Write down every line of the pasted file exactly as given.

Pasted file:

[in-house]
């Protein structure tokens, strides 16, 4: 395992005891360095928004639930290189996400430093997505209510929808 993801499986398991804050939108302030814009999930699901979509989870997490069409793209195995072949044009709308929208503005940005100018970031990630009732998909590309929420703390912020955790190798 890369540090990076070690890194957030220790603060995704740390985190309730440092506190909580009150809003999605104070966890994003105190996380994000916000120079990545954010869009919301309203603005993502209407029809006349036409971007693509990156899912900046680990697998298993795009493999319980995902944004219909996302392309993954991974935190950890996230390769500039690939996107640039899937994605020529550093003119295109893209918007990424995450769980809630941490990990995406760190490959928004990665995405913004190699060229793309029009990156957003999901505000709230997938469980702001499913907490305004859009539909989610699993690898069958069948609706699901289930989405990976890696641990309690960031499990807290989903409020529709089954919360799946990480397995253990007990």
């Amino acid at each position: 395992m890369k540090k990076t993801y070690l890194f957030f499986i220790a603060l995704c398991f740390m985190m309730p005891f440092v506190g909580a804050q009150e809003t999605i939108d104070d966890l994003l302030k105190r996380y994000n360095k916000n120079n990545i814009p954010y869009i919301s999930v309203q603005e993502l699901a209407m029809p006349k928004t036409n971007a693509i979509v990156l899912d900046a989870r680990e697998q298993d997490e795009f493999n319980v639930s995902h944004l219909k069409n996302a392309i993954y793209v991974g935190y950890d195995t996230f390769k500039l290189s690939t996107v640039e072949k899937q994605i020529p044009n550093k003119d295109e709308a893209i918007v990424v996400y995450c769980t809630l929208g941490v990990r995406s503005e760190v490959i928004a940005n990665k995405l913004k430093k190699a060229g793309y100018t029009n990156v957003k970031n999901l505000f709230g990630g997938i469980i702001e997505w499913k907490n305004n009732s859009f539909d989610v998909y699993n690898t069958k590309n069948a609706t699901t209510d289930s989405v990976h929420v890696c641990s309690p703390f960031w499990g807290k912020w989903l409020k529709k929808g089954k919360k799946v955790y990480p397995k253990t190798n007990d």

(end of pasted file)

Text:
[in-house]
């Protein structure tokens, strides 16, 4: 395992005891360095928004639930290189996400430093997505209510929808 993801499986398991804050939108302030814009999930699901979509989870997490069409793209195995072949044009709308929208503005940005100018970031990630009732998909590309929420703390912020955790190798 890369540090990076070690890194957030220790603060995704740390985190309730440092506190909580009150809003999605104070966890994003105190996380994000916000120079990545954010869009919301309203603005993502209407029809006349036409971007693509990156899912900046680990697998298993795009493999319980995902944004219909996302392309993954991974935190950890996230390769500039690939996107640039899937994605020529550093003119295109893209918007990424995450769980809630941490990990995406760190490959928004990665995405913004190699060229793309029009990156957003999901505000709230997938469980702001499913907490305004859009539909989610699993690898069958069948609706699901289930989405990976890696641990309690960031499990807290989903409020529709089954919360799946990480397995253990007990």
């Amino acid at each position: 395992m890369k540090k990076t993801y070690l890194f957030f499986i220790a603060l995704c398991f740390m985190m309730p005891f440092v506190g909580a804050q009150e809003t999605i939108d104070d966890l994003l302030k105190r996380y994000n360095k916000n120079n990545i814009p954010y869009i919301s999930v309203q603005e993502l699901a209407m029809p006349k928004t036409n971007a693509i979509v990156l899912d900046a989870r680990e697998q298993d997490e795009f493999n319980v639930s995902h944004l219909k069409n996302a392309i993954y793209v991974g935190y950890d195995t996230f390769k500039l290189s690939t996107v640039e072949k899937q994605i020529p044009n550093k003119d295109e709308a893209i918007v990424v996400y995450c769980t809630l929208g941490v990990r995406s503005e760190v490959i928004a940005n990665k995405l913004k430093k190699a060229g793309y100018t029009n990156v957003k970031n999901l505000f709230g990630g997938i469980i702001e997505w499913k907490n305004n009732s859009f539909d989610v998909y699993n690898t069958k590309n069948a609706t699901t209510d289930s989405v990976h929420v890696c641990s309690p703390f960031w499990g807290k912020w989903l409020k529709k929808g089954k919360k799946v955790y990480p397995k253990t190798n007990d």